ENQUIRER. Do you mean to say that prayer is an occult process bringing about physical results?

THEOSOPHIST. I do. Will-Power becomes a living power. But woe unto those Occultists and Theosophists, who, instead of crushing out the desires of the lower personal ego or physical man, and saying, addressing their Higher Spiritual EGO immersed in Atma-Buddhic light, “Thy will be done, not mine,” etc., send up waves of will-power for selfish or unholy purposes! For this is black magic, abomination, and spiritual sorcery. Unfortunately, all this is the favourite occupation of our Christian statesmen and generals, especially when the latter are sending two armies to murder each other. Both indulge before action in a bit of such sorcery, by offering respectively prayers to the same God of Hosts, each entreating his help to cut its enemies’ throats.

ENQUIRER. David prayed to the Lord of Hosts to help him smite the Philistines and slay the Syrians and the Moabites, and “the Lord preserved David whithersoever he went.” In that we only follow what we find in the Bible.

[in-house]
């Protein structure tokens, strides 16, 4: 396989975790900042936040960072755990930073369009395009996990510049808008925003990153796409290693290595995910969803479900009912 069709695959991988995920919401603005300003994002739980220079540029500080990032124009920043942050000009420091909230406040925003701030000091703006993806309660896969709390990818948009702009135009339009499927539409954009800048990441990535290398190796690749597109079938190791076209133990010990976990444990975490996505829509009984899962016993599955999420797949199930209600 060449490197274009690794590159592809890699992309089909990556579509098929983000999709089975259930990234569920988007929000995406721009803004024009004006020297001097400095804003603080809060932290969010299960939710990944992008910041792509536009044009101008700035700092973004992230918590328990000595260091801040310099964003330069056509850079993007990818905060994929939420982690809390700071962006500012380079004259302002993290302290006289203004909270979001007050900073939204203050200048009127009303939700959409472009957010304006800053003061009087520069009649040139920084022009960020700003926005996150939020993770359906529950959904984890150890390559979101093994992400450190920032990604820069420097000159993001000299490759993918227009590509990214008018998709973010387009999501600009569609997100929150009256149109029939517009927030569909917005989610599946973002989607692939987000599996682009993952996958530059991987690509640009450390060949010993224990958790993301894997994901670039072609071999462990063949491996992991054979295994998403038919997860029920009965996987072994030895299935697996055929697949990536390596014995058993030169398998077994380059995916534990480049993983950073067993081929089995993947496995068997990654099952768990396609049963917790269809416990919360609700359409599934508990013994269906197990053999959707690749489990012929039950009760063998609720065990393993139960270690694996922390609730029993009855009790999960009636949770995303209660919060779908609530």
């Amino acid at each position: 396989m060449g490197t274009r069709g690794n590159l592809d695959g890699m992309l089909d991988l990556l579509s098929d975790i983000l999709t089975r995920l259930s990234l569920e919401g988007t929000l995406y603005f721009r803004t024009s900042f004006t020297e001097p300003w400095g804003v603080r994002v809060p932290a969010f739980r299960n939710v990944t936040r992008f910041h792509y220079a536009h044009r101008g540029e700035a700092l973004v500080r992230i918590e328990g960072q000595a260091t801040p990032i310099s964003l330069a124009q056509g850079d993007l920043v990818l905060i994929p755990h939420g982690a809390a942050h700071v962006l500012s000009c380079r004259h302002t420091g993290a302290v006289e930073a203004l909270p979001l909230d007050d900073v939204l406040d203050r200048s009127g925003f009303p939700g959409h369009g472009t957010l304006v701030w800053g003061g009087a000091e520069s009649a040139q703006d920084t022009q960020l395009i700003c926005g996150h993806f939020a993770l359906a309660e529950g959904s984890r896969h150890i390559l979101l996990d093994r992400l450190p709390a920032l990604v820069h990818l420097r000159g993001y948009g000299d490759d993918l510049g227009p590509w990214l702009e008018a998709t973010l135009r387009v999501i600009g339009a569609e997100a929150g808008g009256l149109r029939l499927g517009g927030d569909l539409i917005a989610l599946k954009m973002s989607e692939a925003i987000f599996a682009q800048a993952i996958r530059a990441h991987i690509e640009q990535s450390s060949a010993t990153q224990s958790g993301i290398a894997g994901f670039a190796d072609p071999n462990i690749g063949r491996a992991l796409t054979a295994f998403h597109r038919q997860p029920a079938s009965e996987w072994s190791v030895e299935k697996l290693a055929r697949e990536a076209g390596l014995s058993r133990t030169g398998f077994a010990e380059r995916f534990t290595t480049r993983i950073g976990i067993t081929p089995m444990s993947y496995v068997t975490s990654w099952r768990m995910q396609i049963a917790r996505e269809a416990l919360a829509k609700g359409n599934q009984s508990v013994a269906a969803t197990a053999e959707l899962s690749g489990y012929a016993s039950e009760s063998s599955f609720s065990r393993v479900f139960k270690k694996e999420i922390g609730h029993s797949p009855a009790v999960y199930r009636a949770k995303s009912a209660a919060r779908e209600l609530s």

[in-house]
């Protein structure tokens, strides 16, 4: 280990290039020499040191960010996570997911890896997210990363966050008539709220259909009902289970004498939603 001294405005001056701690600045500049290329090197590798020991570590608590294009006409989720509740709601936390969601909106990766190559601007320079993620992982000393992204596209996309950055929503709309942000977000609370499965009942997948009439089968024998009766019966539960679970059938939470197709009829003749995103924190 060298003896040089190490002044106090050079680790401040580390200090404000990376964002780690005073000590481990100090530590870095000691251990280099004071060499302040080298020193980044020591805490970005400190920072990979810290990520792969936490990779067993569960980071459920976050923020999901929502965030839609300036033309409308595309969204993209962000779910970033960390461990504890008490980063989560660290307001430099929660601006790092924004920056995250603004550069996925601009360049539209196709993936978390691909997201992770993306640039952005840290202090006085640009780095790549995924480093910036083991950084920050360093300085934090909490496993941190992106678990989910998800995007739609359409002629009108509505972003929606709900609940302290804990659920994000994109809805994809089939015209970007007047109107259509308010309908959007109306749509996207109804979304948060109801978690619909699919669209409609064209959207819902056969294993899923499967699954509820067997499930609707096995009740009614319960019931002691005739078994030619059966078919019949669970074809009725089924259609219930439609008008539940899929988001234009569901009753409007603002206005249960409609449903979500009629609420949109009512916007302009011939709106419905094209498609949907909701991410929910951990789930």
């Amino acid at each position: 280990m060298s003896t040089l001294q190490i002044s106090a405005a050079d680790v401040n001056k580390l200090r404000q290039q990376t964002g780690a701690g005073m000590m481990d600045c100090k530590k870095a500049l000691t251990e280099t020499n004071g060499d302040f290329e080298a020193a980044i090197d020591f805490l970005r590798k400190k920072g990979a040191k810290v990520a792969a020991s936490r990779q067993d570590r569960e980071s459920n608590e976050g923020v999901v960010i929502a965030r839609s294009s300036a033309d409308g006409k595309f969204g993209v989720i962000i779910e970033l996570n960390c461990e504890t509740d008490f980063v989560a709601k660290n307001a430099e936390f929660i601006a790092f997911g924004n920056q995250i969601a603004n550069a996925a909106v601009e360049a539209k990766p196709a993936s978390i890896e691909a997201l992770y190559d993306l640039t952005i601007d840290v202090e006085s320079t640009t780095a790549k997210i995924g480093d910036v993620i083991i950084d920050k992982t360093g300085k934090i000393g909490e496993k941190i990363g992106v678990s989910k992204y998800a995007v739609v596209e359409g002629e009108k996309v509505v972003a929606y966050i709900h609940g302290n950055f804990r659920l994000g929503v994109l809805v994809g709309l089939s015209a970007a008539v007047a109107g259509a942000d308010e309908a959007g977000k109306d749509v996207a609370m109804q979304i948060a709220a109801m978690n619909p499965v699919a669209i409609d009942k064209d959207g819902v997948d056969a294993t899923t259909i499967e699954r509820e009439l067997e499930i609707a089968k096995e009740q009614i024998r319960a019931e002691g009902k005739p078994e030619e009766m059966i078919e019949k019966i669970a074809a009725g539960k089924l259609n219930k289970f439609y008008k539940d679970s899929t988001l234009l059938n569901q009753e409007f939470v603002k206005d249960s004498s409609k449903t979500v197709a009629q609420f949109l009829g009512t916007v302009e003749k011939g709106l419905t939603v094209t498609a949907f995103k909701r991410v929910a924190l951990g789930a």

THEOSOPHIST. Of course you do. But since you delight in calling yourselves Christians, not Israelites or Jews, as far as we know, why do you not rather follow that which Christ says? And he distinctly commands you not to follow “them of old times,” or the Mosaic law, but bids you do as he tells you, and warns those who would kill by the sword, that they, too, will perish by the sword. Christ has given you one prayer of which you have made a lip prayer and a boast, and which none but the true Occultist understands, In it you say, in your dead-sense meaning: “Forgive us our debts, as we forgive our debtors,” which you never do. Again, he told you to love your enemies and do good to them that hate you. It is surely not the “meek prophet of Nazareth” who taught you to pray to your “Father” to slay, and give you victory over your enemies! This is why we reject what you call “prayers.”

ENQUIRER. But how do you explain the universal fact that all nations and peoples have prayed to, and worshipped a God or Gods? Some have adored and propitiated devils and harmful spirits, but this only proves the universality of the belief in the efficacy of prayer.